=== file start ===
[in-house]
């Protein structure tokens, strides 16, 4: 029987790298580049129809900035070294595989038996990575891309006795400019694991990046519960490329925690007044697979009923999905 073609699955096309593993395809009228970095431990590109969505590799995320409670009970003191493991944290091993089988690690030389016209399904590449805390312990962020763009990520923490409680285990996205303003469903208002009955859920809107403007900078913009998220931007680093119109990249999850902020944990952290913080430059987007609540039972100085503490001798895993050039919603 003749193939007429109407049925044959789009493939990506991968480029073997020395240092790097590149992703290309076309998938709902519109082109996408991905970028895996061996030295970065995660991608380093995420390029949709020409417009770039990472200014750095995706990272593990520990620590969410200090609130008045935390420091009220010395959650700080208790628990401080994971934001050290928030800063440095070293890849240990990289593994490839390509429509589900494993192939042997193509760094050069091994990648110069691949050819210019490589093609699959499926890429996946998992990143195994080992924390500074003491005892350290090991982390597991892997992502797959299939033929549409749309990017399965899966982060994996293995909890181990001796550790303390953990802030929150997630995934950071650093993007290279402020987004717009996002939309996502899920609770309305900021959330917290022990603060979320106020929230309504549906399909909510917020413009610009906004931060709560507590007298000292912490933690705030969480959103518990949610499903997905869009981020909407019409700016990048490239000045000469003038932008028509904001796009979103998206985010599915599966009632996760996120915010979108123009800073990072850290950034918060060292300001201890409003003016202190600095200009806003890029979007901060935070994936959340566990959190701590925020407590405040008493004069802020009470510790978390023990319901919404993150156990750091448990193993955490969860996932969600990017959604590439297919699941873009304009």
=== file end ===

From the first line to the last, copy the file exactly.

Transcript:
[in-house]
């Protein structure tokens, strides 16, 4: 029987790298580049129809900035070294595989038996990575891309006795400019694991990046519960490329925690007044697979009923999905 073609699955096309593993395809009228970095431990590109969505590799995320409670009970003191493991944290091993089988690690030389016209399904590449805390312990962020763009990520923490409680285990996205303003469903208002009955859920809107403007900078913009998220931007680093119109990249999850902020944990952290913080430059987007609540039972100085503490001798895993050039919603 003749193939007429109407049925044959789009493939990506991968480029073997020395240092790097590149992703290309076309998938709902519109082109996408991905970028895996061996030295970065995660991608380093995420390029949709020409417009770039990472200014750095995706990272593990520990620590969410200090609130008045935390420091009220010395959650700080208790628990401080994971934001050290928030800063440095070293890849240990990289593994490839390509429509589900494993192939042997193509760094050069091994990648110069691949050819210019490589093609699959499926890429996946998992990143195994080992924390500074003491005892350290090991982390597991892997992502797959299939033929549409749309990017399965899966982060994996293995909890181990001796550790303390953990802030929150997630995934950071650093993007290279402020987004717009996002939309996502899920609770309305900021959330917290022990603060979320106020929230309504549906399909909510917020413009610009906004931060709560507590007298000292912490933690705030969480959103518990949610499903997905869009981020909407019409700016990048490239000045000469003038932008028509904001796009979103998206985010599915599966009632996760996120915010979108123009800073990072850290950034918060060292300001201890409003003016202190600095200009806003890029979007901060935070994936959340566990959190701590925020407590405040008493004069802020009470510790978390023990319901919404993150156990750091448990193993955490969860996932969600990017959604590439297919699941873009304009």